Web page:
There’s a website, mintthecoin.org, which has answers to a lot of questions on the proposal to mint a trillion dollar coin. For example, whether it’s legal (yes, it is) and whether it would lead to hyperinflation (no, it won’t).

I hope you enjoyed this episode of the Finrestra Podcast. Don’t forget to listen to our first episode with Uuree Batsaikhan of Positive Money Europe. You can follow me on Twitter @janmusschoot, that’s @ j a n m u s s c h o o t. Our website is finrestra.com. Thanks for listening!”

Energy, inflation, and the impotence of the European Central Bank

This is the blog version of episode 12 of The Finrestra podcast: “What can the ECB do when inflation is driven by energy costs? Three proposals” (listen on Spotify, Apple Podcasts or YouTube).

Euro area inflation was estimated at 5.1% in January 2022. That’s mainly due to energy costs. Furthermore, businesses will try to pass on their higher costs (transport, heating, materials) to consumers.

Source

According to Isabel Schnabel, “Monetary policy cannot reduce the price of oil or gas.

I disagree, as I told the ECB back in 2020. If instead of government bonds, the ECB had bought a controlling stake in oil & gas majors, it could force them to lower prices.

That’s probably too radical for conservative central bankers.

But there are other, more conventional paths.

Energy makes up about 11% of Eurostat’s basket of harmonized index of consumer prices.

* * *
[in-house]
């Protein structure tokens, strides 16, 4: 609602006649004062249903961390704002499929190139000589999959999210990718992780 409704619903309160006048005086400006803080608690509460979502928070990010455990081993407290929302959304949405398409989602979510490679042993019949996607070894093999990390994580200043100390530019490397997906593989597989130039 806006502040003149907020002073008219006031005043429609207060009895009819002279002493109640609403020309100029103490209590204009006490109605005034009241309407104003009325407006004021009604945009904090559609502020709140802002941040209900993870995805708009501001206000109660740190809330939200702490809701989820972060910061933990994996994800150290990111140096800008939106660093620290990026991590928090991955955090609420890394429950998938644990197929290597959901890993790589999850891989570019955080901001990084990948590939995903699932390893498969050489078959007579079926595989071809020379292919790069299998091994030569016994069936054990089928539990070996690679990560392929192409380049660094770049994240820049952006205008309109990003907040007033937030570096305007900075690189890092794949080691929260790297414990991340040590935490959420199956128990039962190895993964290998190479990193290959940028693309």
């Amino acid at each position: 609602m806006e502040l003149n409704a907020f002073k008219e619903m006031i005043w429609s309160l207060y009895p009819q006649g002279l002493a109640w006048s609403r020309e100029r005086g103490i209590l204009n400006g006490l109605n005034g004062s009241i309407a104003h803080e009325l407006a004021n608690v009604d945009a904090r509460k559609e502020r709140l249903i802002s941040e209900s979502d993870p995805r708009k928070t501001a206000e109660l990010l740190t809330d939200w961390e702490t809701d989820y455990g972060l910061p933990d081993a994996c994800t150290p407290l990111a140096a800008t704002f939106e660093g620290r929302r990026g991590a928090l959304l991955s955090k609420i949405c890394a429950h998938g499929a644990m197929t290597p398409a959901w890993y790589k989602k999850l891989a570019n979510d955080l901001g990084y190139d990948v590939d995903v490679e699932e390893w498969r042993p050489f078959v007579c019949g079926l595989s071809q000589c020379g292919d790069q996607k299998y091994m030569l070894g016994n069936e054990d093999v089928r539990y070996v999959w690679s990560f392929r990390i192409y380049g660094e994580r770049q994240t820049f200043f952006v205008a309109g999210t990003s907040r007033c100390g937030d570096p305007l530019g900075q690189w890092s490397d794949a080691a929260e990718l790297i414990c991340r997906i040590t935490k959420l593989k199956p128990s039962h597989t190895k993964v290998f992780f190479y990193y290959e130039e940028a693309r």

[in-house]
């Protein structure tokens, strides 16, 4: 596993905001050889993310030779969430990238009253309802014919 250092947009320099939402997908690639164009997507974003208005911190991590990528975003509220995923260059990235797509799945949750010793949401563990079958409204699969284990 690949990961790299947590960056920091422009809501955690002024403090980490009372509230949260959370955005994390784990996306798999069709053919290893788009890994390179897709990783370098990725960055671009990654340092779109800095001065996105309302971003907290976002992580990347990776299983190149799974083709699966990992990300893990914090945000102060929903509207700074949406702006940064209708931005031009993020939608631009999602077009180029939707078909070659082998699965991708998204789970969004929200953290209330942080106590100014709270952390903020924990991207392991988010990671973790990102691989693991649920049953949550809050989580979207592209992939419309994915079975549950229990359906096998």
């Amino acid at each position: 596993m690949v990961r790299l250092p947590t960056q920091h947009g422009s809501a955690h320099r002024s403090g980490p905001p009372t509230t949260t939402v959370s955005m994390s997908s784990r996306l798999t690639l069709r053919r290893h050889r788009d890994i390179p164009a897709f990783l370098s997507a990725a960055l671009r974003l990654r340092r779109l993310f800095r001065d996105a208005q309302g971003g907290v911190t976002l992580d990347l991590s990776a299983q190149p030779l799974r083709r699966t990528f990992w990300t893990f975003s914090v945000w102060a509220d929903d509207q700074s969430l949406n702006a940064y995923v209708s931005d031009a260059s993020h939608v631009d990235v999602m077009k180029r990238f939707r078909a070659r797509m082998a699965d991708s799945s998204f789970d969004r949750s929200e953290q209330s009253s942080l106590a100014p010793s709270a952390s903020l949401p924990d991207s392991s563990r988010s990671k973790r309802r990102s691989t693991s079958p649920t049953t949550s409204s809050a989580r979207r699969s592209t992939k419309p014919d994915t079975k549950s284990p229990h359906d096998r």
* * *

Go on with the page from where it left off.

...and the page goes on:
File:Weights of the main components of the euro area HICP (‰) - 2022 (estimated).png

What if that percentage was lower? Volatile (fossil) energy prices would have less of an effect on inflation. This would make the ECB’s job easier.

To be clear, I’m not suggesting that the ECB interferes with how Eurostat measures inflation.

Rather, the central bank could reduce our dependence on (fossil) energy.

How? Years ago, in 2017, I wrote a proposal for green investments in Europe. A European Green Infrastructure Company (EGIC) would install solar panels, build energy-efficient schools, networks of charging stations for electric vehicles… All of this infrastructure would be funded by the ECB. Why? It’s hard to imagine now, but we’ve had years were inflation was too low, i.e. below the target of the ECB. In my proposal, the EGIC would build in countries with low inflation and high unemployment. In case of the economy is overheating, new projects would be put on hold, so real resources like workers, machines and building materials can be used elsewhere in the economy.

If the EU had done this, there would be an abundance of renewable energy. This would price fossil fuels out of the market, making international energy prices almost irrelevant for European inflation.